Authored by Tim Freeman, CPA | Senior Manager, Contract Compliance Audit Services
In an unfavorable economic environment, large organizations are under greater pressure to identify cost savings opportunities. Taking into account a recession, rising interest rates, and the increasing cost of borrowing — which are forcing suppliers to increase fees and prices — procurement teams will need to rise to the challenge. Cost-cutting efforts and price-reduction negotiations will no longer suffice. Fortunately, there are strategic methods to help procurement unlock savings without increasing risks.
Cost-Cutting Challenges and Risks
Most organizations deploy common cost-cutting measures to reduce expenses in the short term. While these can provide temporary relief, it is important to recognize that there are potential long-term and inherent risks associated with these decisions. Be sure to weigh the short-term benefits against the long-term risks before making any decisions.
- Department budget reductions often result in layoffs, reorganizations, staff turnover, and hiring freezes. These cost-cutting tactics that impact personnel may place organizations in a vulnerable situation that can hinder operations and growth. Reducing headcount can limit resources essential to assessing contract compliance and validating pricing. High turnover rates can lead to the loss of specialized institutional knowledge, making it harder to operate with a lean team and requiring a greater investment in training and onboarding. Whether alone or paired with a reorganization, these methods can force a business to abandon or scale back projects to conserve cash but may inhibit future revenue.
- Increasing outsourcing can reduce control, transparency, and accountability. Outsourced, third-party contractors may disregard established practices which can lead to a lack of oversight of their activities. This makes it difficult to ensure that contracts are properly managed, standards are upheld, and compliance is maintained.
- Delaying investments in strategic initiatives — such as modernizing technology, software, and systems—may offer a short-term solution for financial hardship if the resources needed to oversee implementation are not available. However, this will ultimately impede operational progress in the long run. As such, it is essential to carefully analyze the benefits and drawbacks before taking action.
- Ceasing capital improvements, like expanding or launching a new line of business, can inhibit interactions with new suppliers and customers that are fundamental to business growth. In certain cases, the only way to finance capital improvements is to uncover and recoup lost money from transactions or overcharges.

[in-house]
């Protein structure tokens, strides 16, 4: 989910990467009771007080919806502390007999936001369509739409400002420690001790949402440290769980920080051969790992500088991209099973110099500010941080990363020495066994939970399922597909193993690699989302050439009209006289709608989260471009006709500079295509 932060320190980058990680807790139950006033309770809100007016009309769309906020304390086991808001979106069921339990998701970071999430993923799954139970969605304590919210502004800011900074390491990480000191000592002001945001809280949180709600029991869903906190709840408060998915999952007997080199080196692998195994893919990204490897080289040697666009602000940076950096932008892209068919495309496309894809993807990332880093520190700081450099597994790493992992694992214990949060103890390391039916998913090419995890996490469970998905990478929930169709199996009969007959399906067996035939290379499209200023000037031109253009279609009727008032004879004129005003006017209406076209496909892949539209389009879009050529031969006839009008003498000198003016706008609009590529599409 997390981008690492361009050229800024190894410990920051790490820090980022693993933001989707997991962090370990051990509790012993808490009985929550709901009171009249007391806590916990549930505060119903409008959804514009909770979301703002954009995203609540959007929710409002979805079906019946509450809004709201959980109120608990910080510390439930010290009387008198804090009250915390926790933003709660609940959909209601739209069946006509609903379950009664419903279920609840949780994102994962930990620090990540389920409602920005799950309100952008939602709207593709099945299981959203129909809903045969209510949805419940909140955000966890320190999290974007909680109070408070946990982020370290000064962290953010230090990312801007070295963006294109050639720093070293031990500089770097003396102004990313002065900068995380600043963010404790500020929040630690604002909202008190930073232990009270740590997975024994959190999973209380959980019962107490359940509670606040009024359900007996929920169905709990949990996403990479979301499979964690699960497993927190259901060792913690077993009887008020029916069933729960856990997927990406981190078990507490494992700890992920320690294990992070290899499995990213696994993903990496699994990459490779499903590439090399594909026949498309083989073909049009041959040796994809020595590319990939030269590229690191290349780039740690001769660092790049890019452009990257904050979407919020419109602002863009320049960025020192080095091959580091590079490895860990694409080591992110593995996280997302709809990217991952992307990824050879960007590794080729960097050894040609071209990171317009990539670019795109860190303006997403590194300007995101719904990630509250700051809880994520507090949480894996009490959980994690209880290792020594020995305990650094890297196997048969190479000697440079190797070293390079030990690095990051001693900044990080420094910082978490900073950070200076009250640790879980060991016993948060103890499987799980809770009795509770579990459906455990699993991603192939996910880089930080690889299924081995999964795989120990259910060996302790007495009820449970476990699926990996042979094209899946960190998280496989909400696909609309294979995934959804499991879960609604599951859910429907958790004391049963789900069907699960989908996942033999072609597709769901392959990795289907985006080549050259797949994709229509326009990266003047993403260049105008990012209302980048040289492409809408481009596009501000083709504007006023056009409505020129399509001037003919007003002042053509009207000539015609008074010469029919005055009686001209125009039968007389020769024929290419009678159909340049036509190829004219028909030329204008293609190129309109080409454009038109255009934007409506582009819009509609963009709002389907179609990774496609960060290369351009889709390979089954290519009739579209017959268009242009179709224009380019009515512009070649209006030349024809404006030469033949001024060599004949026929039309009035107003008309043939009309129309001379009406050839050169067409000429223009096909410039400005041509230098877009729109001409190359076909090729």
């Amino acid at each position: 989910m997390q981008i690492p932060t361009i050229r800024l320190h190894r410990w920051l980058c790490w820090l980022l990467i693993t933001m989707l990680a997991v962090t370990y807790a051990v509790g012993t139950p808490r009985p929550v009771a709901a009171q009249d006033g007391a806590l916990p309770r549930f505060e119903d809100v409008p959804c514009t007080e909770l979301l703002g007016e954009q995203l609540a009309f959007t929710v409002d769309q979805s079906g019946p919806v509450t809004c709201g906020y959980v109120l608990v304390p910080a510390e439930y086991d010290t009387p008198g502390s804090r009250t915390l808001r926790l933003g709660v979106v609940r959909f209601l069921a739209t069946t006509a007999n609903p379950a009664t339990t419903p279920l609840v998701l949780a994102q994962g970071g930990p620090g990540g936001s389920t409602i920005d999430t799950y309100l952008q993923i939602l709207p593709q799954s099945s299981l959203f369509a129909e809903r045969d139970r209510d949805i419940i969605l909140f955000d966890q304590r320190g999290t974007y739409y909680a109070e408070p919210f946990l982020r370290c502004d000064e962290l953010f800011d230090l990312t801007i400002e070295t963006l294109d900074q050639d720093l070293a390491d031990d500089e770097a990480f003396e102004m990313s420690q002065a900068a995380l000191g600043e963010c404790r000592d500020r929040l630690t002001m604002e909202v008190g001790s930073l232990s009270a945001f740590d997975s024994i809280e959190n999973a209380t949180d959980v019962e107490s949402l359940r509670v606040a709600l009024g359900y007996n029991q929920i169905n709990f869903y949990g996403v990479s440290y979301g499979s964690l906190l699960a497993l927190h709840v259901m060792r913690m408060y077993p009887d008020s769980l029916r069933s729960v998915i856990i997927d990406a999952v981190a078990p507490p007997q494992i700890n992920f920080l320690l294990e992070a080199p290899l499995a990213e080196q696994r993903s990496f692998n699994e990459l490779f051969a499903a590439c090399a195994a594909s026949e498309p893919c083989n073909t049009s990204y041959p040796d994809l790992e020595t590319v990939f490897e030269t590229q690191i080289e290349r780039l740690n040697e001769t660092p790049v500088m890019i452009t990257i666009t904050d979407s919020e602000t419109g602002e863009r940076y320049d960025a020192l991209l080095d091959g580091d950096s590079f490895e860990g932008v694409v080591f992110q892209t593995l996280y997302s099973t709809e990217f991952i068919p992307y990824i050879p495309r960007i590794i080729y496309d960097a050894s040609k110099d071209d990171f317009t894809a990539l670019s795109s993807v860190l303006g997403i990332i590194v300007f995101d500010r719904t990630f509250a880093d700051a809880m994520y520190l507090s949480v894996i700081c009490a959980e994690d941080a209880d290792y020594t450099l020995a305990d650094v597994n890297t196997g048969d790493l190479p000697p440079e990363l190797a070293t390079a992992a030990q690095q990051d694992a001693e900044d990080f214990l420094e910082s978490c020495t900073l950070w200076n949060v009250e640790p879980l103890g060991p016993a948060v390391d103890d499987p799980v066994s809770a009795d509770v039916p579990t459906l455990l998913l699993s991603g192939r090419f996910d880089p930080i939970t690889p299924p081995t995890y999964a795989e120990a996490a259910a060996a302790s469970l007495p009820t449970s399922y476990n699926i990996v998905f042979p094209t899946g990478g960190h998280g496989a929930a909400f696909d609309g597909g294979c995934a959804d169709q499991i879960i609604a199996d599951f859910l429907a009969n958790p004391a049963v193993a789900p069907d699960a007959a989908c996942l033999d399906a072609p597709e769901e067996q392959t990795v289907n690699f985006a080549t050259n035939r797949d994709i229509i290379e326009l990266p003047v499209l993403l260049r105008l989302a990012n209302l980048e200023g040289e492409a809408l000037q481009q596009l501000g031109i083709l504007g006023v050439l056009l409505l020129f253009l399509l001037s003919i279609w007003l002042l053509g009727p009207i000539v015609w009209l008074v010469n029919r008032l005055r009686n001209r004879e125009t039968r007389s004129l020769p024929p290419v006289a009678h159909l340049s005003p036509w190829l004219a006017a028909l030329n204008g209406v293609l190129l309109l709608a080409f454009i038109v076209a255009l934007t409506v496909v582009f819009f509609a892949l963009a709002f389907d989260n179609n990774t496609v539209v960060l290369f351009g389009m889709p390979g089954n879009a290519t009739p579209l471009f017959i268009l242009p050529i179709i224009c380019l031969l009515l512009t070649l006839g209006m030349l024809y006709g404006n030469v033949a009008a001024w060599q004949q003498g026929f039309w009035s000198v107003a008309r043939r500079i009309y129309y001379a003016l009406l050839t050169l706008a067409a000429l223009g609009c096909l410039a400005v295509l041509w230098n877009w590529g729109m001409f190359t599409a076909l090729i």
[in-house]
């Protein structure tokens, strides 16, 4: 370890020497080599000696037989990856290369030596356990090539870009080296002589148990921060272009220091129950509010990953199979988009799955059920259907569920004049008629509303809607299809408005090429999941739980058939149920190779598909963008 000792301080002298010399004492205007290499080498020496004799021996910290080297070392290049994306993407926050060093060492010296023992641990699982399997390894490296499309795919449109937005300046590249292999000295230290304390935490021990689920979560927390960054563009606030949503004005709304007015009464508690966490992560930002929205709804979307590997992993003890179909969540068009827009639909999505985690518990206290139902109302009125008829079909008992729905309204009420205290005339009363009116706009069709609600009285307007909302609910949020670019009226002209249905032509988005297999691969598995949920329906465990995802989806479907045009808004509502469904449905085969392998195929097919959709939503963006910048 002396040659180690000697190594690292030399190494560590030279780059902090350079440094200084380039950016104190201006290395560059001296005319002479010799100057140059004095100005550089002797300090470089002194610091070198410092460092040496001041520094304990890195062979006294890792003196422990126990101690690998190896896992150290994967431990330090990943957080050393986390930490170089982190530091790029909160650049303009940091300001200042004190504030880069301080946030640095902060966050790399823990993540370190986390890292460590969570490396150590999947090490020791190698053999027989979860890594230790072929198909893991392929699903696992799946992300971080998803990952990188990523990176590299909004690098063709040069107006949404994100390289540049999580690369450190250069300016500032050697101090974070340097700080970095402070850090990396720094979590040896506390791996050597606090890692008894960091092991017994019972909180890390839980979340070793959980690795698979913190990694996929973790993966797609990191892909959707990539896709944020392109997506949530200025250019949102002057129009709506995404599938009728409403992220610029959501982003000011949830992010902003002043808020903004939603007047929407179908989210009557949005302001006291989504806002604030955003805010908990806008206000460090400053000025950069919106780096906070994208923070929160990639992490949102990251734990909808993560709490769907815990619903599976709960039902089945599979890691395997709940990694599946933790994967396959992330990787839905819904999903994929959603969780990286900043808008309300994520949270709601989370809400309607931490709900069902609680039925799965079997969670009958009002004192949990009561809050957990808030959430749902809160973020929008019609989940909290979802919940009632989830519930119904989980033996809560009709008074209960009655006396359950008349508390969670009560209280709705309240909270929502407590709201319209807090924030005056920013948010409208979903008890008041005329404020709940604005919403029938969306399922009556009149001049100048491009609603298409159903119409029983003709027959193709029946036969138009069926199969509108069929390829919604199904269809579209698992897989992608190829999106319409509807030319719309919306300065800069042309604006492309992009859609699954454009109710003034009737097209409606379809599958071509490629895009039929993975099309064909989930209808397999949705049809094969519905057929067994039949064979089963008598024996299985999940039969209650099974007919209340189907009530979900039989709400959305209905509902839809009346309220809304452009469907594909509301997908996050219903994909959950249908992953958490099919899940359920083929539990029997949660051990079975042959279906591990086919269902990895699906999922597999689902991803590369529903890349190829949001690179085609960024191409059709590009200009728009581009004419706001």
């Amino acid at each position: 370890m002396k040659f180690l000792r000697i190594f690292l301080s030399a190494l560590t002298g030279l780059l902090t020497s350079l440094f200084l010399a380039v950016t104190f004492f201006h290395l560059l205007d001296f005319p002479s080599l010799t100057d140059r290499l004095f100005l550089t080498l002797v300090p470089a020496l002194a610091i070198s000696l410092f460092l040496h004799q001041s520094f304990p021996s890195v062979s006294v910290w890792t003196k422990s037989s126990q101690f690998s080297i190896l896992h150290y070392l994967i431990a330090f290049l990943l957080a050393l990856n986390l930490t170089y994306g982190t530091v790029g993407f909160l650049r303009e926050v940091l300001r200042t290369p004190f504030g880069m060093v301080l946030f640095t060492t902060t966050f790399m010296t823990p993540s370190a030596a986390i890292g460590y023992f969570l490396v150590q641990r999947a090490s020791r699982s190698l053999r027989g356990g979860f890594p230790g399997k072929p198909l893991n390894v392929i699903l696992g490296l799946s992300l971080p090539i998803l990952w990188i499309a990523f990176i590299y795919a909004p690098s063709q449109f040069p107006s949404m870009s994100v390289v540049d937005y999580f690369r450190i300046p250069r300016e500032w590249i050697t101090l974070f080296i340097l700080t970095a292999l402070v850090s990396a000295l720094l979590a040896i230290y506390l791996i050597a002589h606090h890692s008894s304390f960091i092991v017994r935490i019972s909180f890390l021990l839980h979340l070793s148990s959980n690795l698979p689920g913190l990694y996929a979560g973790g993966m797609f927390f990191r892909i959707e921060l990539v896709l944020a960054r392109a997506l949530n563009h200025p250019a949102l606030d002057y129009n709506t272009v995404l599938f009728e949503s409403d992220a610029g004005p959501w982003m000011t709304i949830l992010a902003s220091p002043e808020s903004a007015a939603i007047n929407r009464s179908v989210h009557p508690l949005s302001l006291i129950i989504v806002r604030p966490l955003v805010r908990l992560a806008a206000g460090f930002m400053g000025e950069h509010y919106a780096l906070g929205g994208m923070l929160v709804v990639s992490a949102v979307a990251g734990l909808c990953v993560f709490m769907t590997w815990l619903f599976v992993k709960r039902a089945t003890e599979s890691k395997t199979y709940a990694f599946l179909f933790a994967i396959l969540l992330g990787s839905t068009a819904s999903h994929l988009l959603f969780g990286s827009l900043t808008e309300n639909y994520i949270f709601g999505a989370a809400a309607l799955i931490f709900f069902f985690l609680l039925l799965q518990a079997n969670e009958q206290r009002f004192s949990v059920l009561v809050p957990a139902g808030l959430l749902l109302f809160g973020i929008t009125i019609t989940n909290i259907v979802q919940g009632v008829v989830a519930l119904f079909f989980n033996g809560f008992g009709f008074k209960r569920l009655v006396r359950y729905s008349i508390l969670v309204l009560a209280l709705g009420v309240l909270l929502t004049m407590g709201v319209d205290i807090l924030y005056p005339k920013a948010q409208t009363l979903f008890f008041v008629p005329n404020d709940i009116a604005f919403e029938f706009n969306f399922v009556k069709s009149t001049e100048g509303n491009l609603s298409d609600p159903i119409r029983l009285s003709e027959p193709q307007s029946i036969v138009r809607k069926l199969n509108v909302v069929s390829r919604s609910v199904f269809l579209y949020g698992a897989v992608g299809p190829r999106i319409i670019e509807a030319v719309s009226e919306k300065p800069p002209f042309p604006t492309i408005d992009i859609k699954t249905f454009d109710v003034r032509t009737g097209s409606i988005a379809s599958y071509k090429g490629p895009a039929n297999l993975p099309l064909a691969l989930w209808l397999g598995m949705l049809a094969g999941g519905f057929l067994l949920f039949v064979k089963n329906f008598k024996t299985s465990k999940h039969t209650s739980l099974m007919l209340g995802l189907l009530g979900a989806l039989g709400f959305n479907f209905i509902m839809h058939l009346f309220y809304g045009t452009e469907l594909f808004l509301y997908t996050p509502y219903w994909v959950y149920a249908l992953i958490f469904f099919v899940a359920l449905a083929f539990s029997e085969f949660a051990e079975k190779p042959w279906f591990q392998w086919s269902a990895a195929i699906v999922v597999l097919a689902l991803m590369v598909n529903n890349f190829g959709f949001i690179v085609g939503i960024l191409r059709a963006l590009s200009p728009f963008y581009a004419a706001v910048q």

- Consolidating spend, in particular, increasing the volume of work with a single supplier can help to maximize buying power but will also limit supplier options, potentially resulting in increased expenditure over time.
How to Recover Savings Without Increasing Risk
Implementing a comprehensive contract audit program is a strategy proven to bolster long-term ROI and maximize efficiency. It will not only assist in unlocking savings, reducing the need for cost-cutting measures, and diminishing the harmful impact of inflation but also reinforce supplier relationships. To suit your organization’s requirements, the following techniques are highly effective when streamlining and strengthening audit processes.
- Identify and recover past price overcharges. Procurement professionals should review past acquisitions and contracts to determine whether an amount higher than the agreed price was charged for a particular product or service. This could occur for various reasons, such as miscommunication or an error made by the supplier. Taking action to then recoup the surplus sum is critical. This could involve negotiating with the supplier for a refund, credit, or another form of compensation. However, if the supplier is uncooperative or if the overcharge is substantial, legal action may be required to recover the funds. This tactic helps to protect the organization’s bottom line and reinforce supplier accountability for their pricing.
- Rectify recurring pricing errors and financial leakage. Proactively rectifying recurring pricing errors and financial leakage requires thoroughly assessing the procurement process, supplier contracts, and purchase orders. This enables procurement to identify the root cause of the problem and implement measures to prevent future occurrences. Such measures may include negotiating better contracts, establishing clear communication channels with suppliers, and implementing processes to monitor and track pricing.
- Implement control improvements that strengthen contract compliance. Take steps to ensure that suppliers are adhering to the agreed-upon terms and conditions of the contract. Key control improvements might include conducting regular audits and inspections, monitoring supplier invoices and payments, and/or implementing a robust supplier evaluation process.
- Utilize historical use and pricing data to aid future negotiations. To secure the best value for money, procurement professionals should assess the prices their organization has paid for past products or services and understand the current market prices for similar investments. This data can be used to develop a more effective negotiation strategy and identify trends and patterns in purchasing behavior to minimize risks and optimize outcomes.
A contract compliance audit program, especially one paired with effective savings recovery strategies, will help ensure your organization is getting the services it needs, in a timely manner, and at the agreed price and quality. This helps to minimize the risk of financial loss, protect the organization’s reputation, and foster strong relationships with suppliers.
The Importance of a Mature Contract Compliance Audit Program
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